• The in-tank modular fuel sender is not holding pressure.
    • The fuel pressure regulator valve is leaking.
    • A Central SFI injector is leaking.
    • Fuel line is leaking.

  1. When the engine is idling, the manifold pressure is low (high vacuum) and is applied to the fuel pressure regulator diaphragm. This will offset the spring and result in a lower fuel pressure. This idle pressure will vary somewhat depending on the barometric pressure; however, the pressure at idle should be less indicating the pressure regulator control.

  1. If the fuel pressure is less than 415 kPa (60 psi), it falls into the following 3 areas:

    • The pressure is regulated but less than 415 kPa (60 psi).The amount of fuel reaching the injector is sufficient, but the pressure is too low. The system will run lean, hard starting cold, no start, overall poor performance, and may set a DTC. Refer to Engine Cranks but Does Not Run. See: Computers and Control Systems\Testing and Inspection\Procedures\Diagnosis By Symptom\Engine Cranks, But Will Not Run
    • A restricted flow causing pressure drop-Normally, a vehicle with a fuel pressure of less than 300 kPa (44 psi) at idle is inoperable. However, it the pressure drop occurs only while driving, the engine will normally surge then stop running as the pressure begins to drop rapidly. This is most likely caused by a restricted fuel line or plugged filter.
    • A leaking or contaminated pressure regulator valve or seat interface may not allow the regulated pressure to be achieved.

Notice: Do not allow the fuel pressure to exceed 517 kPa (75 psi). Excessive pressure may damage the fuel pressure regulator.

  1. Restricting the fuel return line allows the fuel pressure to build above regulated pressure. With the battery voltage applied to the fuel pump test terminal, the pressure should rise above 455 kPa (66 psi), as the valve in the return line is partially closed.

Expert:  Steve replied 11 years ago.


If you want to take some time tomorrow and gather:

(1) Compression test readings

(2) Fuel pressure test readings (both static and dynamic)

(3) Engine vacuum measurements (both at idle and at speed)

(4) Check for freeze frame and misfire data stored when the P0300 code set

We will ahve a good basis to decide what direction to take in finding the cause of the P0300 misfire and rich running condition you are experiencing.

I'll check back tomorrow night to see how you made out...

Expert:  Steve replied 11 years ago.
BTW: I do realize you stated that system pressure is about 60psi; you dont state under what conditions the measurement was taken. If teh pressure is climbing out of spec, or dropping below spec when the problem is occurring, that would indicate problems that need to be addressed before contuinuing. The fuel pressure spec on this engine with throttle open is 66psi, so a 60psi reading under these conditions would be 10% below spec/ abnormal.
Expert:  Steve replied 11 years ago.
Also, while youa re doing your testing, jot down the fuel trims (block learn/ integrator counts) for each bank when the engine is warm...
Customer: replied 11 years ago.
Reply to Steve7654's Post: Steve I was hoping for a definitive fix. Your assistance here is over the top. I'm afraid I am not qualified nor do I have any more time to put into the problem. This looks time consuming. I will leave it to the professionals. I'm going to the Chevy dealer in the am. Thanks for your help but I have to decline.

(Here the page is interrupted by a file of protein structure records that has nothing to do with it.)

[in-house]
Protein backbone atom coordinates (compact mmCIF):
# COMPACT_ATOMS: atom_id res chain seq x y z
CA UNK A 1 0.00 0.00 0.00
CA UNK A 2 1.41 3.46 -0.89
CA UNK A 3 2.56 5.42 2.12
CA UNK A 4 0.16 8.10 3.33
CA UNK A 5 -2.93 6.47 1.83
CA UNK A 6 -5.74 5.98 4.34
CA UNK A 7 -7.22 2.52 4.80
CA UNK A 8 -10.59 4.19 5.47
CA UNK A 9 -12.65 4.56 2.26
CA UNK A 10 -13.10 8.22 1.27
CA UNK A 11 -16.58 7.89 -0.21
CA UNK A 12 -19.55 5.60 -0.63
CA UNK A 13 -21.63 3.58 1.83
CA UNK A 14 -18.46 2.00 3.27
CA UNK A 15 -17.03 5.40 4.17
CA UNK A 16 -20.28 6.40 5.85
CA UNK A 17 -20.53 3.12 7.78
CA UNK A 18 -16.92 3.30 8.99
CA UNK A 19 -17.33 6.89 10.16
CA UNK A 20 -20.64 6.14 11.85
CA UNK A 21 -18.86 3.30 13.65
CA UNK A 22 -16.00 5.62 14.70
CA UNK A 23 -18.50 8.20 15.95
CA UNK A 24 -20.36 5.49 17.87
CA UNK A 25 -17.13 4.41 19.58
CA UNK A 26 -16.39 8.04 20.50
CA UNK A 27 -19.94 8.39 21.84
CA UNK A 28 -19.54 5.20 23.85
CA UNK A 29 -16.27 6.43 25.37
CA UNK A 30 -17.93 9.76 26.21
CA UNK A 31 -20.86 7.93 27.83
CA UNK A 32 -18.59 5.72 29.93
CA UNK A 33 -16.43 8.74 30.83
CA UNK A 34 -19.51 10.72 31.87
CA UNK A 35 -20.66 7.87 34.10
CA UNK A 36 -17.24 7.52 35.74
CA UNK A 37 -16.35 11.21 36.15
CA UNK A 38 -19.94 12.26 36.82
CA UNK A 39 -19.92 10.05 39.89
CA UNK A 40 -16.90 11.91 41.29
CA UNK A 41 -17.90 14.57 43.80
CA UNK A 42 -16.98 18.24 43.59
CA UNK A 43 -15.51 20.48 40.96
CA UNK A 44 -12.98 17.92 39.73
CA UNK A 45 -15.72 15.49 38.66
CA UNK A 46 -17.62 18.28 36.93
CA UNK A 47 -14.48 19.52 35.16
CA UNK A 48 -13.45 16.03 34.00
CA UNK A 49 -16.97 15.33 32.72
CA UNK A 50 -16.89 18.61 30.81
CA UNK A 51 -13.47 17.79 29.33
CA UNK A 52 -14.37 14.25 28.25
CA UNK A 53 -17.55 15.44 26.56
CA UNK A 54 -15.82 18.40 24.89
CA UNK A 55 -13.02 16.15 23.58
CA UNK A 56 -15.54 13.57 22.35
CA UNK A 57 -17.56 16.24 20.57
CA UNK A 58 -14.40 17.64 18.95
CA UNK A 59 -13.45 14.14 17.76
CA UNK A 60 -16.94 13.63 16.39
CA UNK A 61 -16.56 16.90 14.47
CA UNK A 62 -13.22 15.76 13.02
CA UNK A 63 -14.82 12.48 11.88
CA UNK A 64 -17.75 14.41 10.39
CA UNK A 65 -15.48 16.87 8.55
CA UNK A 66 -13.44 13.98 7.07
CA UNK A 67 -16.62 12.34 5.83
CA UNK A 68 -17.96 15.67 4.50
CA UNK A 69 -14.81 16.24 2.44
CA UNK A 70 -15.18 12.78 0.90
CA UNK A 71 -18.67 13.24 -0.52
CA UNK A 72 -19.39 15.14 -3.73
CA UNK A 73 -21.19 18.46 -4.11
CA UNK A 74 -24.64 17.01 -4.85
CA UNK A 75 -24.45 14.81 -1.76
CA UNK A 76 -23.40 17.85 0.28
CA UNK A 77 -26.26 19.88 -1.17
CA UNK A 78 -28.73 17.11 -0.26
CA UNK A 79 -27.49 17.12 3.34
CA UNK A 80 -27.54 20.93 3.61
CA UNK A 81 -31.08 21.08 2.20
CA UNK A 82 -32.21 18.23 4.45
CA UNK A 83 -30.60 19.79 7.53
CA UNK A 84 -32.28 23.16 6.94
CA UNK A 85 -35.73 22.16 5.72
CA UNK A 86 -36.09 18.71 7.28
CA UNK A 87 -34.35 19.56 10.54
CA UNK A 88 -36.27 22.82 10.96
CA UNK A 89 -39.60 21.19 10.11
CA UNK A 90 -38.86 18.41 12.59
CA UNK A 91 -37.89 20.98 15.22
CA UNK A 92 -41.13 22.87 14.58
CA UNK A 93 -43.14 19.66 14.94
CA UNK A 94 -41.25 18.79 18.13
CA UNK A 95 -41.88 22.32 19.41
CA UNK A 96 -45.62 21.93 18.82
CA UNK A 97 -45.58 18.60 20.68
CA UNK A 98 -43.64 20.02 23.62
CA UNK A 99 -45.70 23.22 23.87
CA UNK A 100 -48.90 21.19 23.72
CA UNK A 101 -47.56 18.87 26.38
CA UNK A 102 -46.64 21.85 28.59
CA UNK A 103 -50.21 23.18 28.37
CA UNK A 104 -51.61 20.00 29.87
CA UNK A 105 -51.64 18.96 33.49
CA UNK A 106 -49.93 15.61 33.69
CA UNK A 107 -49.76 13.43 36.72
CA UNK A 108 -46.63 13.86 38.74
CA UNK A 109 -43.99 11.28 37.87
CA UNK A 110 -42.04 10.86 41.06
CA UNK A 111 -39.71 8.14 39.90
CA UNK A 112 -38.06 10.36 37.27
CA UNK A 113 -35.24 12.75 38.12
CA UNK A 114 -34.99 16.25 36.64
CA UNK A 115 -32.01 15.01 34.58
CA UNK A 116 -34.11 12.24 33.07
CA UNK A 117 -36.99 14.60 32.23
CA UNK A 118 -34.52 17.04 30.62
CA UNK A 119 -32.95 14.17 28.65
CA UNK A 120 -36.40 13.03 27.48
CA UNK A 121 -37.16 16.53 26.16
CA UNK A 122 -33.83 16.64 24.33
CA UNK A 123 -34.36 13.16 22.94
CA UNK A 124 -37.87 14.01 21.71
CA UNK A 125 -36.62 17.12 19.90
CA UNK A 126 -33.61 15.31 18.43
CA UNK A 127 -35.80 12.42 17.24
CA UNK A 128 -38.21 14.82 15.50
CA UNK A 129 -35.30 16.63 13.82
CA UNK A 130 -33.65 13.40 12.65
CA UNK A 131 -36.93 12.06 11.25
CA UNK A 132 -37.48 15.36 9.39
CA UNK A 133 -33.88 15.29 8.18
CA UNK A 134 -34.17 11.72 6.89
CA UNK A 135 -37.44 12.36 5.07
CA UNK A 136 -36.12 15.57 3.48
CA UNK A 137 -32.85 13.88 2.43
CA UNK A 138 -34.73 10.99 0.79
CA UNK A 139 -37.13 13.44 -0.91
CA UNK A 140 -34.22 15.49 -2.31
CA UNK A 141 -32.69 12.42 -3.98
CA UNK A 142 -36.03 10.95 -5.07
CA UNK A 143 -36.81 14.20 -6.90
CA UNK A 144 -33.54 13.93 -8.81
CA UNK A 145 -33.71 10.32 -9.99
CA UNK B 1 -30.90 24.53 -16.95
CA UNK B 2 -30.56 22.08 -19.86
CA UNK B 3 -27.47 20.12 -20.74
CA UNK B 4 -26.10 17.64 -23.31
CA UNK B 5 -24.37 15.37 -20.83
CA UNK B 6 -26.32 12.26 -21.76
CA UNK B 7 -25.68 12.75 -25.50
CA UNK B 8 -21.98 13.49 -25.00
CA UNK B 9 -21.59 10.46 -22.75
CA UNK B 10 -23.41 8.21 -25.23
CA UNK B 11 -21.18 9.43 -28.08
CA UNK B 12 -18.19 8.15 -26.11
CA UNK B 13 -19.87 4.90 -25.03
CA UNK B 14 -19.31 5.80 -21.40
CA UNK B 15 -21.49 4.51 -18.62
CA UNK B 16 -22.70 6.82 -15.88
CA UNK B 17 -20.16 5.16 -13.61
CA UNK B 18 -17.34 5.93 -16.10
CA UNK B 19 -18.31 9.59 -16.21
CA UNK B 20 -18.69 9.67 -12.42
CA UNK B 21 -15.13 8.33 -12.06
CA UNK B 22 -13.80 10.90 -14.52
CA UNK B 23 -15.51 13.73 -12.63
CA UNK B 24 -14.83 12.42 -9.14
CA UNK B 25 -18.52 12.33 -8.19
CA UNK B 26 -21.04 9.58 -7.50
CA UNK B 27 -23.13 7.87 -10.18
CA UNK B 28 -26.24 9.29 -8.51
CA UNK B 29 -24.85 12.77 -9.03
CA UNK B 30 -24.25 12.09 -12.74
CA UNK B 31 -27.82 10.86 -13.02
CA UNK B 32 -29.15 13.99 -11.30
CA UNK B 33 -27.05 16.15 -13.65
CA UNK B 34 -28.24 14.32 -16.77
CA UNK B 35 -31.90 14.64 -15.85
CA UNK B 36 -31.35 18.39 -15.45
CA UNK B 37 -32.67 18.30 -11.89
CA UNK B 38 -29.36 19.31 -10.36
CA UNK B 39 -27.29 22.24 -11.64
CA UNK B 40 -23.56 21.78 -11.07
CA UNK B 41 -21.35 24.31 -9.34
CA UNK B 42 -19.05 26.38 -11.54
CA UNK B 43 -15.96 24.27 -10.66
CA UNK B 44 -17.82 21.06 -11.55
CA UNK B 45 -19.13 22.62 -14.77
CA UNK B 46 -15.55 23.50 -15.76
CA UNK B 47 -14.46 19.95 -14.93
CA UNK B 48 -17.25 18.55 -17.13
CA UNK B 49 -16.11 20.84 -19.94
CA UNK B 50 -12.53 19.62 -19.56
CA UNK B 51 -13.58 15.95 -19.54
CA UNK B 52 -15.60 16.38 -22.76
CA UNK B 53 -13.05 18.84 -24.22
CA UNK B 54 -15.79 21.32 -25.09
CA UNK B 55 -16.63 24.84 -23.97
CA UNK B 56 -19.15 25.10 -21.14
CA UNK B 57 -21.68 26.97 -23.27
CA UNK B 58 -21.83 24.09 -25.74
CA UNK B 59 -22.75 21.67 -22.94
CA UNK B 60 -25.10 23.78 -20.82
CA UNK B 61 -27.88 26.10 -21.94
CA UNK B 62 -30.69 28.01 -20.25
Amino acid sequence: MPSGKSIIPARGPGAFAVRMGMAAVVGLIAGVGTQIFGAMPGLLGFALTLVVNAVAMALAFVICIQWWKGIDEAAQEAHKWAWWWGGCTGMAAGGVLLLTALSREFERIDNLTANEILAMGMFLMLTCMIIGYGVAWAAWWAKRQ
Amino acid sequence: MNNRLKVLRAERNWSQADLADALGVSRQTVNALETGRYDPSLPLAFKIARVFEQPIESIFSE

Expert:  Steve replied 11 years ago.

Im afraid I cant help yo pinpoint the problem without doing testing to locate the source... anything else is just pure guesswork and will result in needless replacement of many good parts costing hundreds of dollars unnecessarily.

The description of the symptoms you have provided points to the likelihood of a base mechanical problem creating a low engine vacuum condition, such as a burned valve, low compression on one or more cylinders, worn camshaft lobe, or other internal fault...

Good luck, Id be interested in knowing what they find!

Customer: replied 11 years ago.
Ok, Thanks. I'll keep you posted. I may find something out tomorrow or by Monday. Being that I'm at work now and will be on vacation all of next week. It may be jun 27 before I get back to you. Thanks for your concern, Tom.
Customer: replied 11 years ago.
On Thu, 30 Jun 2005 22:26:39 -0800,[email protected] wrote:
> Hello Steve. I have a resolution to my problem. What a nightmare. Thanks
> for your help.
> Tom.
> Fianlly back on the road. After all I have done and spent on this Tahoe.
> The Dealer found a GM Bulletin that states when replacing the Fuel
> injectors you must replace the whole unit, (spider injector). Do not
> replace the injectors indivually at $88.00 a piece X 8 like I did. There
> is room for error when installing them. With the kit they are factory
> installed. There will not be a problem. I am very happy to say the least.
> I have spent $1,300 at the dealer with diagnosis and repair. well worth
> it. I spent $1,100 on my own diagnosing and repair for a total of $2,300
> for a check engine light and failure to inspect in the state of NJ. That
> is the most expensive inspection I have ever had to endure. I hope I never
> have to go through this again. I also hope that in the future that if
> someone has the same problem they take it the dealer first or read this
> note to assist them. It was a major headache for quite some time. At least
> I now have a truck that runs great with all new parts. It should last a
> few more years. Thanks for all the help and concern.
> One thing that pointed the Chevy Mechanic to research bulletins was he
> stated the fuel pressure in 7 of the cylinders was 8 PSI while in cylinder
> #1 it was 20 psi. MAke sure you have an A rated GM Mechanic when you have
> service. It pays. And so will you.